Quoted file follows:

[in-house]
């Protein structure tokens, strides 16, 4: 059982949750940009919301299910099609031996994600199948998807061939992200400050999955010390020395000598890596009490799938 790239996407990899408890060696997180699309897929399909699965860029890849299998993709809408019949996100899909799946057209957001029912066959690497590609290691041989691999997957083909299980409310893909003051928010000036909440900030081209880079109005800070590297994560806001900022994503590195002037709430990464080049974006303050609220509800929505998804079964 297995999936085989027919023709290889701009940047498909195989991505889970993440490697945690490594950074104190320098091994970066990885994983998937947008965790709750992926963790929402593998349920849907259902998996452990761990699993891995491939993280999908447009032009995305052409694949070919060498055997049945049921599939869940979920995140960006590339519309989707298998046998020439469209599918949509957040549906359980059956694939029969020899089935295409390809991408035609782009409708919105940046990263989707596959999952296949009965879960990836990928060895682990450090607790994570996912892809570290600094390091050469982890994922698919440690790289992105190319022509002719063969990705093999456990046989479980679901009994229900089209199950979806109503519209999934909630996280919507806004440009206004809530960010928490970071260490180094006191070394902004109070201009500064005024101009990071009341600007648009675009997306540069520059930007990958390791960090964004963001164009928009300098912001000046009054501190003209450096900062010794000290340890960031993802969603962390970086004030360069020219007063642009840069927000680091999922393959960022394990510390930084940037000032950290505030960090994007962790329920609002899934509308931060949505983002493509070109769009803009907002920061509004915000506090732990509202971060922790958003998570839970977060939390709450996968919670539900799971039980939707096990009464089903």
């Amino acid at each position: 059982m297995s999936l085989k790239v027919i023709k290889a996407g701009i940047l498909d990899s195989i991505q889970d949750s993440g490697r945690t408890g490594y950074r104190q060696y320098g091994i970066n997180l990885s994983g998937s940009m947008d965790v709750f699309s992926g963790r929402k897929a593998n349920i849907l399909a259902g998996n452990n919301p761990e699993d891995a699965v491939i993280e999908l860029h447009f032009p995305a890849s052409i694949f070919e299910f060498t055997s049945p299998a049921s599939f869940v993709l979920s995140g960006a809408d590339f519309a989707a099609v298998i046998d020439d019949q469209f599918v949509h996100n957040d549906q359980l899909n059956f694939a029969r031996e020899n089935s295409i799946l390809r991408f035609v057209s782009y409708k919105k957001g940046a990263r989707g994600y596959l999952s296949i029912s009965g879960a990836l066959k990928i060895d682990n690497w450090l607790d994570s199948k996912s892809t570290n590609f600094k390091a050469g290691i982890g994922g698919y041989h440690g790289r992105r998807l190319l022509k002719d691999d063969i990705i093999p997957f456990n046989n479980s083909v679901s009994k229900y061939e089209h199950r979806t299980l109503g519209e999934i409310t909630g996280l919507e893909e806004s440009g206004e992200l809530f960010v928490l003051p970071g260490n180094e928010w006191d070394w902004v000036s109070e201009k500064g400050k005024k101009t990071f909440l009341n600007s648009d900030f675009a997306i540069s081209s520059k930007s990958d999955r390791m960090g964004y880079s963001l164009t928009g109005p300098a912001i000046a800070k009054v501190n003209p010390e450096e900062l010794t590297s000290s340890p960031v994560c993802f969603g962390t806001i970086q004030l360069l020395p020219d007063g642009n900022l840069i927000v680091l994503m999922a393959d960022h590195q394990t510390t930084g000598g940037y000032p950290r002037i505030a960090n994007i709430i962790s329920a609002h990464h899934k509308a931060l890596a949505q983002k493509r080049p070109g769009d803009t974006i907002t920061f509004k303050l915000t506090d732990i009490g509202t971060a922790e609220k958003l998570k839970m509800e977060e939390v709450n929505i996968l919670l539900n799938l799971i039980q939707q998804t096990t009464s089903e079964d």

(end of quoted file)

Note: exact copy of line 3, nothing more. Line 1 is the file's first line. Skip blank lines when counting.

């Amino acid at each position: 059982m297995s999936l085989k790239v027919i023709k290889a996407g701009i940047l498909d990899s195989i991505q889970d949750s993440g490697r945690t408890g490594y950074r104190q060696y320098g091994i970066n997180l990885s994983g998937s940009m947008d965790v709750f699309s992926g963790r929402k897929a593998n349920i849907l399909a259902g998996n452990n919301p761990e699993d891995a699965v491939i993280e999908l860029h447009f032009p995305a890849s052409i694949f070919e299910f060498t055997s049945p299998a049921s599939f869940v993709l979920s995140g960006a809408d590339f519309a989707a099609v298998i046998d020439d019949q469209f599918v949509h996100n957040d549906q359980l899909n059956f694939a029969r031996e020899n089935s295409i799946l390809r991408f035609v057209s782009y409708k919105k957001g940046a990263r989707g994600y596959l999952s296949i029912s009965g879960a990836l066959k990928i060895d682990n690497w450090l607790d994570s199948k996912s892809t570290n590609f600094k390091a050469g290691i982890g994922g698919y041989h440690g790289r992105r998807l190319l022509k002719d691999d063969i990705i093999p997957f456990n046989n479980s083909v679901s009994k229900y061939e089209h199950r979806t299980l109503g519209e999934i409310t909630g996280l919507e893909e806004s440009g206004e992200l809530f960010v928490l003051p970071g260490n180094e928010w006191d070394w902004v000036s109070e201009k500064g400050k005024k101009t990071f909440l009341n600007s648009d900030f675009a997306i540069s081209s520059k930007s990958d999955r390791m960090g964004y880079s963001l164009t928009g109005p300098a912001i000046a800070k009054v501190n003209p010390e450096e900062l010794t590297s000290s340890p960031v994560c993802f969603g962390t806001i970086q004030l360069l020395p020219d007063g642009n900022l840069i927000v680091l994503m999922a393959d960022h590195q394990t510390t930084g000598g940037y000032p950290r002037i505030a960090n994007i709430i962790s329920a609002h990464h899934k509308a931060l890596a949505q983002k493509r080049p070109g769009d803009t974006i907002t920061f509004k303050l915000t506090d732990i009490g509202t971060a922790e609220k958003l998570k839970m509800e977060e939390v709450n929505i996968l919670l539900n799938l799971i039980q939707q998804t096990t009464s089903e079964d």